Blog Cabinet of Curiosities

Cabinet of Curio-stories – A Viking Slave Collar

Today I welcome Ken Hagan who writes historical fiction set in the age of the Vikings. Here, he explains how an artefact from a museum inspired his story.

Dublin was the hub of the Slave Trade in 10th Century Europe

For the Norse kings and warrior merchants of Dublin, overseas trafficking of war captives was a vital element in their seafaring economy, as was the raising of lucrative ransoms for men and women of noble Irish blood, whose families could afford the huge booties of silver and cattle demanded for their release.

A Viking Market for the Free Movement of Labour

In the latter half of the 20th century, during my university years in Trinity College, Dublin, there were a startling number of archaeological finds under the city. Excavations have since revealed the extent of the old Viking port of Linn-dubh under modern-day Dublin. From artefacts and architectural remains it is possible to imagine the context, in which a ruthless warrior class controlled the eastern estuaries of Ireland, before finally being expelled in the 11th century.


Viking Age iron slave collar found at St John’s Lane, Dublin

This cruel iron shackle is the starting point for my story, in which Kregin, a young Ostman sentenced to exile from Iceland for manslaughter, becomes a luckless captive, a slave on the black river isle of Inis-dubh, awaiting shipment overseas.

Kregin and the daughter of an Irish Chieftain, a young child, whom he befriends on the isle of slaves, plan an escape by sea. Their bid for freedom ends in failure. They are re-captured as war looms between Irish clans and their Viking invaders.

 This horrifying reality was the historical setting chosen for Forged in Blood, ‘Warrior in Exile’, Book 2 of my trilogy, Viking Odyssey.


More about Viking Slaves can be found in this National Geographic Article here

Did you know?

A ‘thrall’ is a slave or serf in the Viking Age.  Thrall is from the Old Norse word praell, meaning a person who is in bondage or serfdom. The Old Norse term was lent into late Old English, as þræl. The English derivation thraldom dates from medieval times, and so the verb “to enthrall” means literally to enslave.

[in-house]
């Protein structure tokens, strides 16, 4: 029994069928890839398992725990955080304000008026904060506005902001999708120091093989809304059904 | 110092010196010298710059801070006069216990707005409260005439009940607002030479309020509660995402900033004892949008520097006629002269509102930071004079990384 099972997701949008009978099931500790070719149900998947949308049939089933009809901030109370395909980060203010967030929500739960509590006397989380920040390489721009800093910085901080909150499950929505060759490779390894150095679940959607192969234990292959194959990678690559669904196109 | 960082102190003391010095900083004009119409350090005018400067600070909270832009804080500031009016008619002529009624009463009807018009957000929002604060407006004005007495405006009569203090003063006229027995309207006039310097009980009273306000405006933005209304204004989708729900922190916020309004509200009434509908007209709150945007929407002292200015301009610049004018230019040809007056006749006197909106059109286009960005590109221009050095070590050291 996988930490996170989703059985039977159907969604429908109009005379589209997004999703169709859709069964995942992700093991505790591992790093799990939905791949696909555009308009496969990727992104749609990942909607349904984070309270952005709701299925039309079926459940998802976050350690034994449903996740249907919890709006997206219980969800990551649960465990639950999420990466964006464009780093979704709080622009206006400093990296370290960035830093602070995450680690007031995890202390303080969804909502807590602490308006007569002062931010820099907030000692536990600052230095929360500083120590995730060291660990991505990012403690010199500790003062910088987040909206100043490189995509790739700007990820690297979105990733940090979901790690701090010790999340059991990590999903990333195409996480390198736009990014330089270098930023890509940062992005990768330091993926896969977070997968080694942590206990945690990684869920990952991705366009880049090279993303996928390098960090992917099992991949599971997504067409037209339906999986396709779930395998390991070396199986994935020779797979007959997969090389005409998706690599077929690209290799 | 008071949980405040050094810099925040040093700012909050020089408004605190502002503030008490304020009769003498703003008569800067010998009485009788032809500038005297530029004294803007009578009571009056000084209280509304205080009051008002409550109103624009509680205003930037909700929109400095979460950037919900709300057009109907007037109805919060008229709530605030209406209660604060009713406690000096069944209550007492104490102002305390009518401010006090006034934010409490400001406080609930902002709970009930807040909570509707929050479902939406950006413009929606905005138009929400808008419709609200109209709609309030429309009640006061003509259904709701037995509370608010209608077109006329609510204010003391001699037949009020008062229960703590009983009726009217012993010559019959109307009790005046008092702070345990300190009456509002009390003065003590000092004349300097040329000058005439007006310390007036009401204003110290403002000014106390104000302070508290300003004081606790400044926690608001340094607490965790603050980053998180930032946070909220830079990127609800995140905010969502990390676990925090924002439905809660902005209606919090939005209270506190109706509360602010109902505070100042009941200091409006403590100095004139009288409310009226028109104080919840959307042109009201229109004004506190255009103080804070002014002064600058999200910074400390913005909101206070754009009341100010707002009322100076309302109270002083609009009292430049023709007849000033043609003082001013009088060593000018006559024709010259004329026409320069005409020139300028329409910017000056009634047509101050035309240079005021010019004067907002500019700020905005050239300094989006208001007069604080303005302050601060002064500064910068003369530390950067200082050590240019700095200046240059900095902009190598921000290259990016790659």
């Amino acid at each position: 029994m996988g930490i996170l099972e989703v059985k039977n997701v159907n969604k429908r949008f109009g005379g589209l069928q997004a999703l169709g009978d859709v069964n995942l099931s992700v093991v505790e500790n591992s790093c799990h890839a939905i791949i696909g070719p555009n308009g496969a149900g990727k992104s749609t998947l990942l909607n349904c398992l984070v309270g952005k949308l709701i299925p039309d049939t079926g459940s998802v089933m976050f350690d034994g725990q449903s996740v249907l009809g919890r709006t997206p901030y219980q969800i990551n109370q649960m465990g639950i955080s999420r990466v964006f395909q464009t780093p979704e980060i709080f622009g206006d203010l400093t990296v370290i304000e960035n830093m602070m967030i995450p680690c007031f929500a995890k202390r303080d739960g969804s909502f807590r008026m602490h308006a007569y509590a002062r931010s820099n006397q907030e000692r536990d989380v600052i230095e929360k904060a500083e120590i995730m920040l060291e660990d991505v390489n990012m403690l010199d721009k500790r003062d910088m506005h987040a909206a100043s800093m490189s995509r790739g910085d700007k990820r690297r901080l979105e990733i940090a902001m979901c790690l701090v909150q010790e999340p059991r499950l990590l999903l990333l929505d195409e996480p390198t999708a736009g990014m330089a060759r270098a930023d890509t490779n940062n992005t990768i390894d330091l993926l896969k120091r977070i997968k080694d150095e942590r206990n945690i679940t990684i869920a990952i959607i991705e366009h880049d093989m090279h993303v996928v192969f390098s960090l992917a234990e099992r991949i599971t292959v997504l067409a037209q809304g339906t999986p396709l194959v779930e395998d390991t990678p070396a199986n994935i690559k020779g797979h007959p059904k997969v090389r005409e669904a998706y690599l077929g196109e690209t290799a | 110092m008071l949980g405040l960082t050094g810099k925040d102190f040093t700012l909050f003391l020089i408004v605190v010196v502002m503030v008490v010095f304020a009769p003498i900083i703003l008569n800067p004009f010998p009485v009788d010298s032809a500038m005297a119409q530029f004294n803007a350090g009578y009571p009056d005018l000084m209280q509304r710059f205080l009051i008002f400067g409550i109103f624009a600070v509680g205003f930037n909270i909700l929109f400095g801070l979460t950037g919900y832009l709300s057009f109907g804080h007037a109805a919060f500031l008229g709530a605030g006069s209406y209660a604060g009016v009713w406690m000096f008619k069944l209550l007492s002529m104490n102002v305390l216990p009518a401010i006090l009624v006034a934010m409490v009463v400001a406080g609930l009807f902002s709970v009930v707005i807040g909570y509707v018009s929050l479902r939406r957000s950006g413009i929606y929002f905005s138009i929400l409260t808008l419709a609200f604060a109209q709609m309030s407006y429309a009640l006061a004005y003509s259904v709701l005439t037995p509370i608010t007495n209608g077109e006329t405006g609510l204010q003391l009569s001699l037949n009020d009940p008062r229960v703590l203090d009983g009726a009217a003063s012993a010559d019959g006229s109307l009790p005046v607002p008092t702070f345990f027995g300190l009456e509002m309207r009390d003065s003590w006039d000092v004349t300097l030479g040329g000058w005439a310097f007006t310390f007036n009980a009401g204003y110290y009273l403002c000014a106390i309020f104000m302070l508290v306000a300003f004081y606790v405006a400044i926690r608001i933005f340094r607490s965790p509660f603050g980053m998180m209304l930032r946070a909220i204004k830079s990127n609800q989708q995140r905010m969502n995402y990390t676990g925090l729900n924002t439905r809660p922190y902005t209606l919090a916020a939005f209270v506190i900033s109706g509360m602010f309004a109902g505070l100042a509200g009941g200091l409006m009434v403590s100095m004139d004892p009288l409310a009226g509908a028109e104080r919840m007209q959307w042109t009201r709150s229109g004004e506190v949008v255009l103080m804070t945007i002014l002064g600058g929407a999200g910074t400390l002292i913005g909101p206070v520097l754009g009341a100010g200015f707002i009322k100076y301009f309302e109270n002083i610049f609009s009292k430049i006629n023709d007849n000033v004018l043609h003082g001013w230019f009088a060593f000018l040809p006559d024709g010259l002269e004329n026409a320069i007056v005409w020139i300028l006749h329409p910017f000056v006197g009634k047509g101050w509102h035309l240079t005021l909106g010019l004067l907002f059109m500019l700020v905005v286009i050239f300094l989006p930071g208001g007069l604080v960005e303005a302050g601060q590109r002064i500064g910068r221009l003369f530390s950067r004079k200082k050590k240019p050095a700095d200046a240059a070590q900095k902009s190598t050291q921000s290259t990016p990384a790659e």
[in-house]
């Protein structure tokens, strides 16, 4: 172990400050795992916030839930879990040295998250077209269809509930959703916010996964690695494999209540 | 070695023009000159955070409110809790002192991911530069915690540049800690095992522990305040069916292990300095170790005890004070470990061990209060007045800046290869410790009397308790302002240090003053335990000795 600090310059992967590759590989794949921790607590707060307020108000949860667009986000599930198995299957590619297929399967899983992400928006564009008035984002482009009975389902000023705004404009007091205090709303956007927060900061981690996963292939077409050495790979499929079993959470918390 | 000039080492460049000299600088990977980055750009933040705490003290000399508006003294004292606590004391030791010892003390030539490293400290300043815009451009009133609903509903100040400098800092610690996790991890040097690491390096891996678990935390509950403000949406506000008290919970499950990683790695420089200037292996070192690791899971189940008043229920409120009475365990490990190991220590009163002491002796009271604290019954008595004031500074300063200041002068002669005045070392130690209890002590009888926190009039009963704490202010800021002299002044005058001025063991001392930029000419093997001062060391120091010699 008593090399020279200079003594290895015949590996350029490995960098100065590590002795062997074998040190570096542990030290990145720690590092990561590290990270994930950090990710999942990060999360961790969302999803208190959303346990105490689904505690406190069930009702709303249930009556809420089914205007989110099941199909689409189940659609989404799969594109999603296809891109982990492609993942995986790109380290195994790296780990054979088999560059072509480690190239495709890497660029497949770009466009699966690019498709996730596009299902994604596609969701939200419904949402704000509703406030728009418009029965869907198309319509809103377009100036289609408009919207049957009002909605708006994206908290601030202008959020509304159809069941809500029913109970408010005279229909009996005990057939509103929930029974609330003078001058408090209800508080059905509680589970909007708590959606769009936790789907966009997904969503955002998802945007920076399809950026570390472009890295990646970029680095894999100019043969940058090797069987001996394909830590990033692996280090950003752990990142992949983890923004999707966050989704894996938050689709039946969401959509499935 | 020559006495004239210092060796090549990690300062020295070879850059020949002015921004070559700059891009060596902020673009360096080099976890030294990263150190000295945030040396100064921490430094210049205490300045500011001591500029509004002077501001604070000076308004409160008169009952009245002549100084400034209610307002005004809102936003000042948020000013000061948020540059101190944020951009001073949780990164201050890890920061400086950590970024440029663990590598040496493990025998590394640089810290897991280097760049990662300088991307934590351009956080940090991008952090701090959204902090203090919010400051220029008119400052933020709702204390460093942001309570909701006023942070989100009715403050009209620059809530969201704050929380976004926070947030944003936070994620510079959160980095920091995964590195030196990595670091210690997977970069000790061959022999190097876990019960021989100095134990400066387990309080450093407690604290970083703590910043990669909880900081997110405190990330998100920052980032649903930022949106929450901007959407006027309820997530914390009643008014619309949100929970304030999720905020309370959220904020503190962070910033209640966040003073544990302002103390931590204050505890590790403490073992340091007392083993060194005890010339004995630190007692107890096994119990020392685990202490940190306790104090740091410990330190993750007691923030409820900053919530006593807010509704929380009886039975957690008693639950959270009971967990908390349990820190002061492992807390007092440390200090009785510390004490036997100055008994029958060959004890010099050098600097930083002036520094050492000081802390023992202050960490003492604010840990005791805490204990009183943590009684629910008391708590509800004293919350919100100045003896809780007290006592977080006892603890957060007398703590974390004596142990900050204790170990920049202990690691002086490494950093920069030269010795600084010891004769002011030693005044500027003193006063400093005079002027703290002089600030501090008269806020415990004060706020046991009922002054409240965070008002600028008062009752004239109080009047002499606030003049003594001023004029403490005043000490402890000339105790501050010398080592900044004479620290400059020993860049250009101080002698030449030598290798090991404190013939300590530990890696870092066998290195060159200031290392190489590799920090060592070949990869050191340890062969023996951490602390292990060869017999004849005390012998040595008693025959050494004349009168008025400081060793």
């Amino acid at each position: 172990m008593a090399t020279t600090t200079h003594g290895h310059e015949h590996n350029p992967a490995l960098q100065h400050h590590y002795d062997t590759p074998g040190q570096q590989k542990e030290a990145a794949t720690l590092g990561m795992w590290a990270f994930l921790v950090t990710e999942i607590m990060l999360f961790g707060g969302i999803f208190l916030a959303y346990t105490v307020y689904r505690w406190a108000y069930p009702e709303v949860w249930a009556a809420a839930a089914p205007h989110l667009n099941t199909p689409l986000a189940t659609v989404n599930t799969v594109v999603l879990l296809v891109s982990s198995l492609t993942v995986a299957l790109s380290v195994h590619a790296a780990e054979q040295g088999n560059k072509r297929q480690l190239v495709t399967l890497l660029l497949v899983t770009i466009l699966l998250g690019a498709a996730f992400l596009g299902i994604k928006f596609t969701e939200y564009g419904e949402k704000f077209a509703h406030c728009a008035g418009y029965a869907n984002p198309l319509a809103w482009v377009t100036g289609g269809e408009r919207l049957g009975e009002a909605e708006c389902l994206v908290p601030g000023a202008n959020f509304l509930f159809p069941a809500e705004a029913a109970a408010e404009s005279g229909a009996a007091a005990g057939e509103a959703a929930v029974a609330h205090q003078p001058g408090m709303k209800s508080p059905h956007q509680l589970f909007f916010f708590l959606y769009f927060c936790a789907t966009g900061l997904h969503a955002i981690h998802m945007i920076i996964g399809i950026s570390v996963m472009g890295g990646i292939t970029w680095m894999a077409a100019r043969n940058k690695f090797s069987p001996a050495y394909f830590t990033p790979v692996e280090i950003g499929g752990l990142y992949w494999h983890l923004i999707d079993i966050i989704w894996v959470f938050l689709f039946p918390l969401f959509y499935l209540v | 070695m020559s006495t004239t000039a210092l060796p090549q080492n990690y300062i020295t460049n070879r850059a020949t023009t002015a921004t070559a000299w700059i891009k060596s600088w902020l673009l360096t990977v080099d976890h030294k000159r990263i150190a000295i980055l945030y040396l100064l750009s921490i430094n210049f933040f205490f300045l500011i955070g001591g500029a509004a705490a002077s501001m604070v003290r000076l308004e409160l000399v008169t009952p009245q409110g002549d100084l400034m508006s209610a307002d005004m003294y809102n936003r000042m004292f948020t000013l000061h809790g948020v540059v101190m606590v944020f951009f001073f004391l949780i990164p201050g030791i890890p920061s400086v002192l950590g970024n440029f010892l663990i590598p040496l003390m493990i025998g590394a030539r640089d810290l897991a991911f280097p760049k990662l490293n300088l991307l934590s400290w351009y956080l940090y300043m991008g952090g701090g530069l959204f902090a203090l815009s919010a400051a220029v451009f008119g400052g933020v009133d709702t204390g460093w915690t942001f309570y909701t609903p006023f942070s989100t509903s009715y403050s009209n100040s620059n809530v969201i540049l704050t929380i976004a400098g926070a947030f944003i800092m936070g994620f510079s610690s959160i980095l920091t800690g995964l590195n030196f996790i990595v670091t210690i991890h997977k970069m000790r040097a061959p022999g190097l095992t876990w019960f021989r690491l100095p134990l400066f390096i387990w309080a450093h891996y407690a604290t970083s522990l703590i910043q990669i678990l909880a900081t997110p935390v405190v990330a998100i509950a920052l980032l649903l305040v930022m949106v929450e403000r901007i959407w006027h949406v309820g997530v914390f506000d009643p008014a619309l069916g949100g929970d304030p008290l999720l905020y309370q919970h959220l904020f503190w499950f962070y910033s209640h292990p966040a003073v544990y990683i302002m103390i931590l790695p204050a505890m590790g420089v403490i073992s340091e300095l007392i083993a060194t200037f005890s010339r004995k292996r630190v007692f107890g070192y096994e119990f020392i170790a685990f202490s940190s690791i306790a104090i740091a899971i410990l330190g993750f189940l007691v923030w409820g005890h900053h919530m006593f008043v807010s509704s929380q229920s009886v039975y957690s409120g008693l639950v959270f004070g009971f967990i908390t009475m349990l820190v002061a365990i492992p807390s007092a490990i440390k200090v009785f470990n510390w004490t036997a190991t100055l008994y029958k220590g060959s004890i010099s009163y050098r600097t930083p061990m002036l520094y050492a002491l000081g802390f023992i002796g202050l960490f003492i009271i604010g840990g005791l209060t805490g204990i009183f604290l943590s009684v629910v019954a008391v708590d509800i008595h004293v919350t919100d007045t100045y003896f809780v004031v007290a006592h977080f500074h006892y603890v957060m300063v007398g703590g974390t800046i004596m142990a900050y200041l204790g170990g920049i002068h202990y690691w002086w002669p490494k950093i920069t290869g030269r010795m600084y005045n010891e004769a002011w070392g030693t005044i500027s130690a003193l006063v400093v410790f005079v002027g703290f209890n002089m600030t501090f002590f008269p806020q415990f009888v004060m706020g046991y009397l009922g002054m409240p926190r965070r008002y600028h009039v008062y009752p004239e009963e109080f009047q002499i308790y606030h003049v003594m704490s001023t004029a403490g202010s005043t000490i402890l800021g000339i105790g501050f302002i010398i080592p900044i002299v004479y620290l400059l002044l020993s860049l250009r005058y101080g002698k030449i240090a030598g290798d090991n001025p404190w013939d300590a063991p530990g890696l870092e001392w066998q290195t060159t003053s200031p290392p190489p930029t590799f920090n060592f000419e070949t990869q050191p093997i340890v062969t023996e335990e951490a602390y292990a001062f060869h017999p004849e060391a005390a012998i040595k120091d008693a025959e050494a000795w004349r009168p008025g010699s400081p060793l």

So an enthralling book is one which holds you in bondage!

Forged in Blood by Ken Hagan is available from and from


Forged in Ice – what inspired my new Viking Saga by Ken Hagan


Today I welcome Ken Hagan to tell us what inspired his new novel, the first in a Viking Trilogy.

Ken: My thanks to Deborah for inviting me as guest author. 

Forged in Ice is set in 27829574._UY500_SS500_960AD. It tells the story of a boy and his family who leave the Norse Kingdom to live in the sparsely populated colony of Iceland — risking their lives in a hazardous voyage across the Atlantic.

My interest in the Viking Age was first aroused during my university days in Dublin, a city steeped in Viking history. The Viking settlement, on which today’s city centre is built, has yielded significant archeological finds, including ankle-fetters and neck-irons that were fastened to slaves. The infamous slave trade centered on Viking Dublin will feature in the second book of the trilogy to be published later this year.   

Reading the Icelandic Family Sagas really got me hooked. In them I discovered a new dimension to the Viking Age. Here was humdrum family life, the struggle of men and women to survive in a hostile climate, petty disputes between neighbours that erupt into feuds, stories of fraud and double-dealing, but also feats of sporting prowess and courage, honest intentions, love and loyalty.

Women are strongly portrayed in the Sagas. We see to what lengths they will go to assert their rights, and what influence womenfolk have on the outcome of events. It is not hard to understand why some commentators have argued that women were the sources for many of the original spoken sagas.       

During 1990s I travelled on business to Sweden and Norway and, while there, I was able to expand my knowledge of Viking culture. Visits to sites of Viking graves revealed sophisticated spiritual constructs of the afterlife. And elsewhere, beautiful full-size replicas of longships demonstrated for me how truly advanced, by comparison with the rest of Europe, was the technology of Viking shipbuilding.

I am indebted to Professor Neil Price, Uppsala University for my understanding of the Viking mind, for my insights into the Viking view of the world, many of which I have tried to weave into the tapestry of my books. Dr. Price is Chair of Archeology at the University of Uppsala, Sweden.  His major work, The Viking Way: sub-titled – “Religion and War in later Iron-age Scandinavia” (ISBN 978184217265) is regarded as an authoritative source of material and provides rare insights in the field of Viking research.

FORGED IN ICE is published by Endeavour Press.

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Thanks to Ken for stopping by my blog.